Cover image for JSA : the liberty files
Title:
JSA : the liberty files
Author:
Jolley, Dan.
Personal Author:
Publication Information:
New York : DC Comics, [2004]

©2004
Physical Description:
258 pages : chiefly color illustrations ; 26 cm
Summary:
A spy thriller that takes an assortment of familiar superheroes and reinvents them as covert agents during World War II and the Cold War. The Bat, The Clock and The Owl are the Unholy Three, a group of Allied spies that must capture the albino smuggler Jack the Grin before he sells Hitler's greatest weapon to the highest bidder. Later, the Unholy Three are joined by new agents as they attempt to stop KGB operatives from discovering a weapon that could end all life on Earth.
General Note:
"Elseworlds"--P. [4] of cover.

"Originally published in single magazine form in JSA : the liberty file #1-2, JSA : the unholy three #1-2"--T.p. verso.
Language:
English
ISBN:
9781401202033
Format :
Book

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Summary

Summary

JSA: THE LIBERTY FILES is a clever spy thriller that takes an assortment of familiar super-heroes and reinvents them as covert agents during World War II and the Cold War. In the first tale, The Bat, The clock and the Owl are the Unholy Three, a group of Allied spies that must capture the albino smuggler Jack the Grin before he sells Hitler's greatest weapon to the highest bidder. In the second tale, the Unholy Three are joined by new agents as they attempt to stop KGB operatives from discovering a weapon that could end all life on Earth. This volume features intriguing variations on many legendary characters such as Batman, Superman, Hourman, Doctor Mid-Nite, Hawkman, the Scarecrow, and the Joker.


Reviews 2

Booklist Review

The first generation of superheroes arrived just in time for World War II. To that era Jolley and Harris return, but not quite, for they conjure a world subtly different than even standard comic-book reality. Batman is called in to help two other costumed crime fighters apprehend Jack the Grin (i.e., the Joker), thought to be carrying plans for a German superweapon. The mission is accomplished, and the captured document indicates that the Nazis have a super-man. Fortunately, Uncle Sam also has a superman--namely, Superman, though he is top secret. He has a secret, too: the reason he was sent, or, rather, expelled, to Earth. The action stays hot and heavy, through WWII and into cold war H-bomb espionage. Batman and peers encounter several horrifying supervillains, capped by their most dangerous opponent ever. This Batman is a domineering, rather paranoid good guy in a dangerous world that Harris' active compositions and sharp lines, colored in dark shades lit by explosions, make more exciting than, to date, Batman movies have been. --Ray Olson Copyright 2004 Booklist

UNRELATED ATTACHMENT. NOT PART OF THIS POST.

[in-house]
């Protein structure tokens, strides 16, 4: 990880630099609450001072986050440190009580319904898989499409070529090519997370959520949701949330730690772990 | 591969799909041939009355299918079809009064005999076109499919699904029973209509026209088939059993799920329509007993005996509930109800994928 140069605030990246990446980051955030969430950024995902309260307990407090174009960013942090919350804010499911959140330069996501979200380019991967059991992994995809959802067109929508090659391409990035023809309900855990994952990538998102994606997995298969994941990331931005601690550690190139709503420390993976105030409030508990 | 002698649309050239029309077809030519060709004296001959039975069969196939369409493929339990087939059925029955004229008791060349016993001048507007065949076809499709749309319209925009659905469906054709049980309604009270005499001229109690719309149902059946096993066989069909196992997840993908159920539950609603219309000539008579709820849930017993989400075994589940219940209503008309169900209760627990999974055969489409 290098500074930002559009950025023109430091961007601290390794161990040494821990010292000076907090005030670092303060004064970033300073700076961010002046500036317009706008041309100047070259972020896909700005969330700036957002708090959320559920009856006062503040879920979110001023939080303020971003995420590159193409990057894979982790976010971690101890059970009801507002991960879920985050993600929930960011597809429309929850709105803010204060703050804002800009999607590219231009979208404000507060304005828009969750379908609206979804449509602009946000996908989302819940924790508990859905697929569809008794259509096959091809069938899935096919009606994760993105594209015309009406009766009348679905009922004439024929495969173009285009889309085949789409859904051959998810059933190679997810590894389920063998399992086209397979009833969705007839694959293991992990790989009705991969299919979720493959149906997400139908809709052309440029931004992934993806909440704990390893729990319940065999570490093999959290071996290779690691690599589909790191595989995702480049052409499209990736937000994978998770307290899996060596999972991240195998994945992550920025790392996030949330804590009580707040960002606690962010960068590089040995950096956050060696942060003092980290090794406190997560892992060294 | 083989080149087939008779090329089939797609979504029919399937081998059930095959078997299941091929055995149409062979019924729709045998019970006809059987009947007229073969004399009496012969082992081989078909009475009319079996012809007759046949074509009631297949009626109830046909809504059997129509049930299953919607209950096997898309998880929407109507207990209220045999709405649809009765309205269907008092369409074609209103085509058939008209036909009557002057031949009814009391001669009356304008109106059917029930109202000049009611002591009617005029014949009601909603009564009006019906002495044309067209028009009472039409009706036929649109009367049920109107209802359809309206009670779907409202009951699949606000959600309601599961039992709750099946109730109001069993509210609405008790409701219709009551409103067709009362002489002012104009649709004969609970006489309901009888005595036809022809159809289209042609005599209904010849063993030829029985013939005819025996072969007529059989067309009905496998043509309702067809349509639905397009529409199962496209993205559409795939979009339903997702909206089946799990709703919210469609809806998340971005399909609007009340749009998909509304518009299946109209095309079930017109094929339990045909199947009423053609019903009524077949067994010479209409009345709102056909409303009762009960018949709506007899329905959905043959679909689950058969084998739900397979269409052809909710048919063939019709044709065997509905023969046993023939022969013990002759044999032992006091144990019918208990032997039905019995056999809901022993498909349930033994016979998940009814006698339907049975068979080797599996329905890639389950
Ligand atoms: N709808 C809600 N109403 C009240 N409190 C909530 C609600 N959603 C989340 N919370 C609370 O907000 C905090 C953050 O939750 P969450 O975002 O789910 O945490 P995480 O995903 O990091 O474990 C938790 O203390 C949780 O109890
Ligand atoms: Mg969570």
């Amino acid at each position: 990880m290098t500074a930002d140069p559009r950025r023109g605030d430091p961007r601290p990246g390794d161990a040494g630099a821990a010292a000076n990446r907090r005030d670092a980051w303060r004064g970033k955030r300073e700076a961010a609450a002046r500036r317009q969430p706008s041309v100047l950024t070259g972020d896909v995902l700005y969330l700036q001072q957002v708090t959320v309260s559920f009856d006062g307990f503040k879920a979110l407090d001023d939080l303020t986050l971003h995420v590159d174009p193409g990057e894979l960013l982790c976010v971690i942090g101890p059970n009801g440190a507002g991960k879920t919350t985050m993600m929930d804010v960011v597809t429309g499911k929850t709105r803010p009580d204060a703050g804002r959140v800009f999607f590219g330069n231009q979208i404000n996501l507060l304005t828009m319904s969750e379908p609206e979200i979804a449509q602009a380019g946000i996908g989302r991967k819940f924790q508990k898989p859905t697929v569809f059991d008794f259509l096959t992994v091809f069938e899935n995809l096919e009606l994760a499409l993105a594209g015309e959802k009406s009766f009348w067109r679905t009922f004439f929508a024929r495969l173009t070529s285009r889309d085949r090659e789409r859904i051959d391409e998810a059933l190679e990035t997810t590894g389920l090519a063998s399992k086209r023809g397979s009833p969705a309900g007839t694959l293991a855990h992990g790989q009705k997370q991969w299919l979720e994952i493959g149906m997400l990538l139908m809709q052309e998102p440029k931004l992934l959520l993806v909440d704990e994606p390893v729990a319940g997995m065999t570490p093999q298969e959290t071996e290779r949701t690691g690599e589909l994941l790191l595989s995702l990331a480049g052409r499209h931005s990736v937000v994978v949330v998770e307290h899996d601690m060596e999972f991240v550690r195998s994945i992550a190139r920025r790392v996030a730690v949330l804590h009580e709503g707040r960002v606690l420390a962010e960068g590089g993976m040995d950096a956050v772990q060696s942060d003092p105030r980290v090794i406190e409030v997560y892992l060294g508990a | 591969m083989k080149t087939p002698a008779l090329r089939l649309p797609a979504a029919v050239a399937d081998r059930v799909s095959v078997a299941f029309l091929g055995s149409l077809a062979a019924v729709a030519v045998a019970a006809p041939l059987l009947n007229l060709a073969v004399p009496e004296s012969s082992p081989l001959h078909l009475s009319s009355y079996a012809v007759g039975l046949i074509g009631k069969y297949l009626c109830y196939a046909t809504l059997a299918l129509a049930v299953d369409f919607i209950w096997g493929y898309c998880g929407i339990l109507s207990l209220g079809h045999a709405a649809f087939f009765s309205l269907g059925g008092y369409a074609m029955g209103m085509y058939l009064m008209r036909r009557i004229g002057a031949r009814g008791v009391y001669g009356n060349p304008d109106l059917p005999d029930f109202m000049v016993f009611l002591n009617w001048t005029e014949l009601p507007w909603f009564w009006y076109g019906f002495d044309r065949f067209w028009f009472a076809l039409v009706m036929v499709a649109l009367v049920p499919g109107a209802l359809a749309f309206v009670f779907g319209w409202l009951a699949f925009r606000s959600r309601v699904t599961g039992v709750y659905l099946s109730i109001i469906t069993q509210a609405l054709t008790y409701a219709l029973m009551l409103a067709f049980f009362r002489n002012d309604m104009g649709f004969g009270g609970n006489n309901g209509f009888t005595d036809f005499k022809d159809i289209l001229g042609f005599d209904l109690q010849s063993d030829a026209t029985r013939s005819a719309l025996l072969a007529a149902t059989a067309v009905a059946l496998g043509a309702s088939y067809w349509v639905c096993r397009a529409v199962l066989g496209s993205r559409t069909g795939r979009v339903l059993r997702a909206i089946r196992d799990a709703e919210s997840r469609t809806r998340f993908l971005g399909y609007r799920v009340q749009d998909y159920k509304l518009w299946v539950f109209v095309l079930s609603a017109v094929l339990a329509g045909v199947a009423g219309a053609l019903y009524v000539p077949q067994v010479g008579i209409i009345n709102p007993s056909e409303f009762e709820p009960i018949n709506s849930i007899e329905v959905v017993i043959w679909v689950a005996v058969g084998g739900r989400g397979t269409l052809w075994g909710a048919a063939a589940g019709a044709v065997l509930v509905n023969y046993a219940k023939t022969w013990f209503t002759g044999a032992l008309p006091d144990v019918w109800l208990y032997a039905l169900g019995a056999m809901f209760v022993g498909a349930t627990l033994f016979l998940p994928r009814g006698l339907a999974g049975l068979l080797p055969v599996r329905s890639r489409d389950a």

Library Journal Review

This stand-out book is part of DC's "Elseworlds" line, which reinvents familiar characters (here, members of the Justice Society of America) in new settings. In the first story, the Bat (Batman), the Clock (Hourman), and the Owl (Dr. Mid-Nite) are American secret agents during World War II looking for a secret Nazi communiqu? purloined by the albino criminal Jack (the Joker). In the second story, "The Unholy Three," the Bat and the Clock are called back into service in 1948 to track down a pair of Russian superagents suspected of chasing the secret of a nuclear device called "the Trigger." Each story involves a splendid bit of misdirection that pulls the rug out from under the reader. Tony and Harris strike some interesting new changes on the Bat and work in alternate versions of several other heroes as well. Harris's art, inked by Ray Snyder, has an appropriate period look. This is a bit bloodier and edgier than most DC superhero books, but it's still recommended for teens and adults. (c) Copyright 2010. Library Journals LLC, a wholly owned subsidiary of Media Source, Inc. No redistribution permitted.